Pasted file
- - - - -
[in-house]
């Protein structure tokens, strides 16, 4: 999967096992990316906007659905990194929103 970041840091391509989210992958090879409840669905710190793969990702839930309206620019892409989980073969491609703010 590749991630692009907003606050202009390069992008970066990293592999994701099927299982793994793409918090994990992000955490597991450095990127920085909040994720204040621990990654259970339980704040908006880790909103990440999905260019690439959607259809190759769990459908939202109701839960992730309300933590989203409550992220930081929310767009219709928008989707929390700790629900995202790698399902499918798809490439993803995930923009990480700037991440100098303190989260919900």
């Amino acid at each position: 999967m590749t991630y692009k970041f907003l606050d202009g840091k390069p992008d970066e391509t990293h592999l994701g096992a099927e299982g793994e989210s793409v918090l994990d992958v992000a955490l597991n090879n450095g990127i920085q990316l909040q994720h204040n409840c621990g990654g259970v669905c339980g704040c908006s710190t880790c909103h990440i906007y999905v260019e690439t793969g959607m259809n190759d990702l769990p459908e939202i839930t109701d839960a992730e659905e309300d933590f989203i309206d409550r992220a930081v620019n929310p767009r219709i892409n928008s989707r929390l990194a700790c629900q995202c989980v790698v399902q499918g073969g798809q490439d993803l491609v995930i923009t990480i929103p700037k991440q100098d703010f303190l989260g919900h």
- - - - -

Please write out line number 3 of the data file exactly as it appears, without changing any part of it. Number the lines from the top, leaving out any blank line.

């Amino acid at each position: 999967m590749t991630y692009k970041f907003l606050d202009g840091k390069p992008d970066e391509t990293h592999l994701g096992a099927e299982g793994e989210s793409v918090l994990d992958v992000a955490l597991n090879n450095g990127i920085q990316l909040q994720h204040n409840c621990g990654g259970v669905c339980g704040c908006s710190t880790c909103h990440i906007y999905v260019e690439t793969g959607m259809n190759d990702l769990p459908e939202i839930t109701d839960a992730e659905e309300d933590f989203i309206d409550r992220a930081v620019n929310p767009r219709i892409n928008s989707r929390l990194a700790c629900q995202c989980v790698v399902q499918g073969g798809q490439d993803l491609v995930i923009t990480i929103p700037k991440q100098d703010f303190l989260g919900h």